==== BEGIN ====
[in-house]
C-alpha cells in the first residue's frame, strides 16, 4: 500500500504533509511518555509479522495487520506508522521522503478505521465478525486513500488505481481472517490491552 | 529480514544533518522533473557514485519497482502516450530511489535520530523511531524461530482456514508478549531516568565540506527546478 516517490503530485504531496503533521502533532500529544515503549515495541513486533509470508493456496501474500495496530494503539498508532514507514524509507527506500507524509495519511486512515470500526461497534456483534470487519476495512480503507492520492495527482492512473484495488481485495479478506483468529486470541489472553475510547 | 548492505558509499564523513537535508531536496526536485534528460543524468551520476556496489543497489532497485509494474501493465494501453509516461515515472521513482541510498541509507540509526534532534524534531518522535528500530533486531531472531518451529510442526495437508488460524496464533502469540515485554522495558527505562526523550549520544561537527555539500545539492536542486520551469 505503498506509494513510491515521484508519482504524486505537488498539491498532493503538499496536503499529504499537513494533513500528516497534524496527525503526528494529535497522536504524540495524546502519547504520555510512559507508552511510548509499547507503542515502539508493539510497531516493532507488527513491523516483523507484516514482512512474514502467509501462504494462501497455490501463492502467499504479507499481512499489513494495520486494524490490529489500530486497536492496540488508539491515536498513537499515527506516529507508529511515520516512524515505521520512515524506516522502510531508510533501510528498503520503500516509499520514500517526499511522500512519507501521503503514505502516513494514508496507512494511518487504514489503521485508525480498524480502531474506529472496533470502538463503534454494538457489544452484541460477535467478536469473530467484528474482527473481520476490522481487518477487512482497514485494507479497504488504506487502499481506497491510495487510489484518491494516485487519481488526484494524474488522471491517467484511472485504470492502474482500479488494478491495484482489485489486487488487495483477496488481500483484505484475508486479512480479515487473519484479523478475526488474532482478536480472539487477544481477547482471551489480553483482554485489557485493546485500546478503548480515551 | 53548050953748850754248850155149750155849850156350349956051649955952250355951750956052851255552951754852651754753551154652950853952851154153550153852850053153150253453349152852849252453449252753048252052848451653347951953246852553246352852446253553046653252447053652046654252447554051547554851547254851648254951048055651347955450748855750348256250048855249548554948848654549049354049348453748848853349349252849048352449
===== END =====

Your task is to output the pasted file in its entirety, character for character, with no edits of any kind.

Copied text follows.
[in-house]
C-alpha cells in the first residue's frame, strides 16, 4: 500500500504533509511518555509479522495487520506508522521522503478505521465478525486513500488505481481472517490491552 | 529480514544533518522533473557514485519497482502516450530511489535520530523511531524461530482456514508478549531516568565540506527546478 516517490503530485504531496503533521502533532500529544515503549515495541513486533509470508493456496501474500495496530494503539498508532514507514524509507527506500507524509495519511486512515470500526461497534456483534470487519476495512480503507492520492495527482492512473484495488481485495479478506483468529486470541489472553475510547 | 548492505558509499564523513537535508531536496526536485534528460543524468551520476556496489543497489532497485509494474501493465494501453509516461515515472521513482541510498541509507540509526534532534524534531518522535528500530533486531531472531518451529510442526495437508488460524496464533502469540515485554522495558527505562526523550549520544561537527555539500545539492536542486520551469 505503498506509494513510491515521484508519482504524486505537488498539491498532493503538499496536503499529504499537513494533513500528516497534524496527525503526528494529535497522536504524540495524546502519547504520555510512559507508552511510548509499547507503542515502539508493539510497531516493532507488527513491523516483523507484516514482512512474514502467509501462504494462501497455490501463492502467499504479507499481512499489513494495520486494524490490529489500530486497536492496540488508539491515536498513537499515527506516529507508529511515520516512524515505521520512515524506516522502510531508510533501510528498503520503500516509499520514500517526499511522500512519507501521503503514505502516513494514508496507512494511518487504514489503521485508525480498524480502531474506529472496533470502538463503534454494538457489544452484541460477535467478536469473530467484528474482527473481520476490522481487518477487512482497514485494507479497504488504506487502499481506497491510495487510489484518491494516485487519481488526484494524474488522471491517467484511472485504470492502474482500479488494478491495484482489485489486487488487495483477496488481500483484505484475508486479512480479515487473519484479523478475526488474532482478536480472539487477544481477547482471551489480553483482554485489557485493546485500546478503548480515551 | 53548050953748850754248850155149750155849850156350349956051649955952250355951750956052851255552951754852651754753551154652950853952851154153550153852850053153150253453349152852849252453449252753048252052848451653347951953246852553246352852446253553046653252447053652046654252447554051547554851547254851648254951048055651347955450748855750348256250048855249548554948848654549049354049348453748848853349349252849048352449